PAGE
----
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Must be something in the water: Camille West goofs off. Photo: Ellen Descisciolo

Shocker Mom
One of the Four Bitchin’ Babes, songwriter Camille West mines humor, housework and rolls in the hay to create a new breed of folksinger
By Kathryn Ceceri

What does a Suburban Mother From Hell do when her last child leaves the nest?

“I’m gonna walk around the house in the nude,” declares folksinger-comedian Camille West, “although it’s probably 20 years too late.”

Then, pausing for a beat, she adds, “I better not give them the keys.”

It’s been a long time since West got her start making up songs to help her sons Jason and Justin, now 22 and 18, learn their ABCs, and giving “the girls” in her Queensbury neighborhood a few laughs.

“My friends’ tastes ran on the bawdy side,” she says. “That’s what stuck, the funny stuff.”

West turned that talent for risqué lyrics into a career that has taken her from open-mike night at Caffe Lena in the late 1980s to performing with friend Eleanor Stanton as the Suburban Mothers From Hell—complete with poufy wigs, frilly aprons and big cleavers—to cross-country tours as one of the Four Bitchin’ Babes.

She’s written songs for the off-off-Broadway revue Sex: the Musical, and was included in the book Life’s a Stitch, an anthology of contemporary women’s humor.

But despite audience enthusiasm for songs like “Viagra in the Waters,” about an upstate town’s reaction to a drug-truck spill (“She knew something was up as he stood naked at the table/Holding two cups of coffee and half a dozen bagels/Oh, is that cinnamon raisin?”), which topped the charts on the Dr. Demento radio show in 2000, West still faces stereotypes about women songwriters—and housewives.

Critics have walked into shows expecting an evening of women’s issues—“That’s what housewives are like,” she says, trying to pin down their motivation—and been stopped short by a 40-something woman singing about sex.

“Sex is a big topic,” she muses. “Yeah, it is, and why shouldn’t it be? I’ve gotten more sexual, and I like my songs to project that. That’s who I am.”

In an interview by phone from her home, where she’s at work on a musical she hopes to have completed by next year, West does seem more matronly than she allows. She says she’s never led “the little June Cleaver existence,” yet spends as much time bragging about her “brilliant, creative” sons (Justin is an actor and painter, Jason a grad student at RPI) and the support she gets from husband Scott Wodicka, a sales manager for a flooring company, as she works on her latest contribution to Sex: the Musical, a song called “Orgasm Island.”

“It’s hard for housewives,” she says. “You need to express yourself creatively. My niche was always songwriting. It was never going to be my career or avocation. It was just something I did for a hobby.”

Given her insistence that she’s always been “a little bit out there”—in school, West claims, she was one you’d look at and say, “This person is either going to be successful, or a vagrant”—the folk-comedy connection was a natural for the acoustic guitarist.

“There’s a whole tradition of getting together with your friends that lends itself [to comedy],” she explains. “That’s how it really started, doing something for your friends. Sometimes it’s godawful, sometimes it’s dirty, but it’s your friends.”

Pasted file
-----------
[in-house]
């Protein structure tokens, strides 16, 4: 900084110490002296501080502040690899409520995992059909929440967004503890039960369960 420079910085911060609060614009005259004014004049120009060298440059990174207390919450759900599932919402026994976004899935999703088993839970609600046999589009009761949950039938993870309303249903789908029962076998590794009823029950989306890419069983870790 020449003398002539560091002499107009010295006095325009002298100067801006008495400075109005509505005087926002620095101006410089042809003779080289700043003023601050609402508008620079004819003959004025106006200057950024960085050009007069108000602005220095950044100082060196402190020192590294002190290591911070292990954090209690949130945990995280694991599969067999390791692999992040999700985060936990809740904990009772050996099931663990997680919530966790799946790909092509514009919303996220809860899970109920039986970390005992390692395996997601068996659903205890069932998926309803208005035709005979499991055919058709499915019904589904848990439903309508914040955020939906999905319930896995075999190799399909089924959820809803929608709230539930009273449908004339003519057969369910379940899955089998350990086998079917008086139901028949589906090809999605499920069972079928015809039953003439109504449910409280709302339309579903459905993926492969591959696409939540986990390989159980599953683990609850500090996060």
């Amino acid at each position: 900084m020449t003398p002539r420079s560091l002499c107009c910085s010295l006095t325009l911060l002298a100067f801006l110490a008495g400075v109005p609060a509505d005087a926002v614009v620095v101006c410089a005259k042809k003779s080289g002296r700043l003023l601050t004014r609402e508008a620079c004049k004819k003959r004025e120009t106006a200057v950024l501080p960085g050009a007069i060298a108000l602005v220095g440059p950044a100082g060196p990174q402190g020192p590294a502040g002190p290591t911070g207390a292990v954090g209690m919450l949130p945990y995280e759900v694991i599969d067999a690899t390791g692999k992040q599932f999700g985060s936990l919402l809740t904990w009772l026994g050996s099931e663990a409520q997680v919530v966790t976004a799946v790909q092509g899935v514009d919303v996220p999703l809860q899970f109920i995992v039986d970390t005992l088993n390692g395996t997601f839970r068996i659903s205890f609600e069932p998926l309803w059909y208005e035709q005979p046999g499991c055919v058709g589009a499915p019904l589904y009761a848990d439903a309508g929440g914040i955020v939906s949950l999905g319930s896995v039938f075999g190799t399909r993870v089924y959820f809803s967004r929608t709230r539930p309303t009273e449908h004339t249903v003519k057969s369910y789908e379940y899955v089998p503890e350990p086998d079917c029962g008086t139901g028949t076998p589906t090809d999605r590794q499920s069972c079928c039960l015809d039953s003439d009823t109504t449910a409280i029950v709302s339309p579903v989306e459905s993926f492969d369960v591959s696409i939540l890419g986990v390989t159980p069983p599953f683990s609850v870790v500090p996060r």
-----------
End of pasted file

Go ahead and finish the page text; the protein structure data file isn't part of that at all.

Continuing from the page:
And humor has the advantage of immediate feedback from the audience. She doesn’t tend to do serious songs anymore, West says. “Sometimes you don’t know if you’re reaching people or touching people,” she admits.

It helps that she’s never been one to shy away from being shocking. In the liner notes of her CD Diva’s Day Off, West responds to “the woman at the Festival of Funny Songwriters who heard ‘Rapture’ [in which she describes watching all her good Christian friends rising bodily up to heaven] and told me that my soul was consigned to hell. Your point?”

“When you’re doing comedy, you’re going to piss somebody off,” she comments. “And if you’re not, you’re not doing your job.” So will that job change now that her mothering duties are fading into the background? Well, West says she intends to keep touring with the Four Bitchin’ Babes, which has taken her and her husband to exotic locales like Hawaii and lent her a certain degree of fame.

“We sold out 2,100 seats in Madison [Wisc.],” she recalls. “People were coming up to us and asking for autographs! Alone, I guess I’m not special enough.”

West joined the Babes, now featuring Suzzy Roche, Sally Fingerett and Debi Smith, in 1998, replacing founding member Christine Lavin. She credits the group with teaching her a lot about being onstage.

“It’s changed everything,” she says. “My act has become more theatrical. It’s more about the performance. I’ve gone from being scared of performing to absolutely loving it. It’s quite a trip with these girls.”

Other plans include getting her play, which she won’t talk about in any detail, off the ground. And, West says, it would be nice to get some musicians playing behind her, so she wouldn’t have to accompany herself.

But mostly, with all that extra time to write, she hopes to turn out more new material. (The producers of Sex: the Musical have asked her for a song about fetishes.)

“I’m not that great a housekeeper, so I’ve got to do something,” West quips. “These songs make me happy. Who am I to complain?”

Camille West will perform at Caffe Lena (47 Phila St., Saratoga Springs) on Saturday (Aug. 16) at 8 PM. Admission is $15 and $18. For reservations and information, call 583-0022.

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